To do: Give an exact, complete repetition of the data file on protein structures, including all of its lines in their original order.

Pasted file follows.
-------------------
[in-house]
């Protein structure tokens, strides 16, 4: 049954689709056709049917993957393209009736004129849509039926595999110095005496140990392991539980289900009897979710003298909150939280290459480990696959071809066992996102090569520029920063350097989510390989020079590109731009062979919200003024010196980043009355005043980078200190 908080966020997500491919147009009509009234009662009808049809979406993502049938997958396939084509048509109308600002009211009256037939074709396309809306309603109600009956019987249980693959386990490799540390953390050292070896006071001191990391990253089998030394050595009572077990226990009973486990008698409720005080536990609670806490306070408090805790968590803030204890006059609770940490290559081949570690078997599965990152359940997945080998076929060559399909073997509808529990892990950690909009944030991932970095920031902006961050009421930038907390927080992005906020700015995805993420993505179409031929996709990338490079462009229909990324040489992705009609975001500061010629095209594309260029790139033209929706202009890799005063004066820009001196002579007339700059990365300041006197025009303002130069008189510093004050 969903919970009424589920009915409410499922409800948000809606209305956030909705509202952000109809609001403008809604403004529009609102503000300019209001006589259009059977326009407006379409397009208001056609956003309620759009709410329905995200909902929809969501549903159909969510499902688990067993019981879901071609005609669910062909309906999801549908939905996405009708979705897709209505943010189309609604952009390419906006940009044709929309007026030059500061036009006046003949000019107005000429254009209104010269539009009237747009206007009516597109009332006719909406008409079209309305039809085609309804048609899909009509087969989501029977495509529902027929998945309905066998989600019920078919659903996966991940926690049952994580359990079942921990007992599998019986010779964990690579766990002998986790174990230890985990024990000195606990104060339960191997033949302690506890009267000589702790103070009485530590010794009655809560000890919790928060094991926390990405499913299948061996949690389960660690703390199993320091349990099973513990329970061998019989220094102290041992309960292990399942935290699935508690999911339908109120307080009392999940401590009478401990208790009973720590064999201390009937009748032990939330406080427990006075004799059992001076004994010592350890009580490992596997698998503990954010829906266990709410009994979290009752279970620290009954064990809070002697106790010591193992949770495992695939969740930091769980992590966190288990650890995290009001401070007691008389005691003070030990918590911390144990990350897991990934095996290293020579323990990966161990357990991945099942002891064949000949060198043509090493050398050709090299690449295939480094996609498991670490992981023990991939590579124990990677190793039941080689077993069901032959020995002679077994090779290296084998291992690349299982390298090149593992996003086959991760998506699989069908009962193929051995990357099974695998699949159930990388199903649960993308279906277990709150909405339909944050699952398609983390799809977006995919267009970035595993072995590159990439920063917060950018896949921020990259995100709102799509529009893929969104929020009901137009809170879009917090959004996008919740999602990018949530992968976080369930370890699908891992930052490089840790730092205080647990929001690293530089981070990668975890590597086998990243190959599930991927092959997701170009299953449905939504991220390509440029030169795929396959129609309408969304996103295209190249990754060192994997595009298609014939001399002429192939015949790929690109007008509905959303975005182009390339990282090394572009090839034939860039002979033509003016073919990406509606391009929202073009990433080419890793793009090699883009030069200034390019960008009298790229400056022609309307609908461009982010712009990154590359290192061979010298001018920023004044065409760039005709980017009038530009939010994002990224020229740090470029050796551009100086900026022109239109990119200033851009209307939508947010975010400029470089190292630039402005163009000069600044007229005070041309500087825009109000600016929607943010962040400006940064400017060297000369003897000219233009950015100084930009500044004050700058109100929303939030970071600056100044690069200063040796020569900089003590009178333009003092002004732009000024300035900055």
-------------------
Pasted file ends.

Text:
[in-house]
């Protein structure tokens, strides 16, 4: 049954689709056709049917993957393209009736004129849509039926595999110095005496140990392991539980289900009897979710003298909150939280290459480990696959071809066992996102090569520029920063350097989510390989020079590109731009062979919200003024010196980043009355005043980078200190 908080966020997500491919147009009509009234009662009808049809979406993502049938997958396939084509048509109308600002009211009256037939074709396309809306309603109600009956019987249980693959386990490799540390953390050292070896006071001191990391990253089998030394050595009572077990226990009973486990008698409720005080536990609670806490306070408090805790968590803030204890006059609770940490290559081949570690078997599965990152359940997945080998076929060559399909073997509808529990892990950690909009944030991932970095920031902006961050009421930038907390927080992005906020700015995805993420993505179409031929996709990338490079462009229909990324040489992705009609975001500061010629095209594309260029790139033209929706202009890799005063004066820009001196002579007339700059990365300041006197025009303002130069008189510093004050 969903919970009424589920009915409410499922409800948000809606209305956030909705509202952000109809609001403008809604403004529009609102503000300019209001006589259009059977326009407006379409397009208001056609956003309620759009709410329905995200909902929809969501549903159909969510499902688990067993019981879901071609005609669910062909309906999801549908939905996405009708979705897709209505943010189309609604952009390419906006940009044709929309007026030059500061036009006046003949000019107005000429254009209104010269539009009237747009206007009516597109009332006719909406008409079209309305039809085609309804048609899909009509087969989501029977495509529902027929998945309905066998989600019920078919659903996966991940926690049952994580359990079942921990007992599998019986010779964990690579766990002998986790174990230890985990024990000195606990104060339960191997033949302690506890009267000589702790103070009485530590010794009655809560000890919790928060094991926390990405499913299948061996949690389960660690703390199993320091349990099973513990329970061998019989220094102290041992309960292990399942935290699935508690999911339908109120307080009392999940401590009478401990208790009973720590064999201390009937009748032990939330406080427990006075004799059992001076004994010592350890009580490992596997698998503990954010829906266990709410009994979290009752279970620290009954064990809070002697106790010591193992949770495992695939969740930091769980992590966190288990650890995290009001401070007691008389005691003070030990918590911390144990990350897991990934095996290293020579323990990966161990357990991945099942002891064949000949060198043509090493050398050709090299690449295939480094996609498991670490992981023990991939590579124990990677190793039941080689077993069901032959020995002679077994090779290296084998291992690349299982390298090149593992996003086959991760998506699989069908009962193929051995990357099974695998699949159930990388199903649960993308279906277990709150909405339909944050699952398609983390799809977006995919267009970035595993072995590159990439920063917060950018896949921020990259995100709102799509529009893929969104929020009901137009809170879009917090959004996008919740999602990018949530992968976080369930370890699908891992930052490089840790730092205080647990929001690293530089981070990668975890590597086998990243190959599930991927092959997701170009299953449905939504991220390509440029030169795929396959129609309408969304996103295209190249990754060192994997595009298609014939001399002429192939015949790929690109007008509905959303975005182009390339990282090394572009090839034939860039002979033509003016073919990406509606391009929202073009990433080419890793793009090699883009030069200034390019960008009298790229400056022609309307609908461009982010712009990154590359290192061979010298001018920023004044065409760039005709980017009038530009939010994002990224020229740090470029050796551009100086900026022109239109990119200033851009209307939508947010975010400029470089190292630039402005163009000069600044007229005070041309500087825009109000600016929607943010962040400006940064400017060297000369003897000219233009950015100084930009500044004050700058109100929303939030970071600056100044690069200063040796020569900089003590009178333009003092002004732009000024300035900055």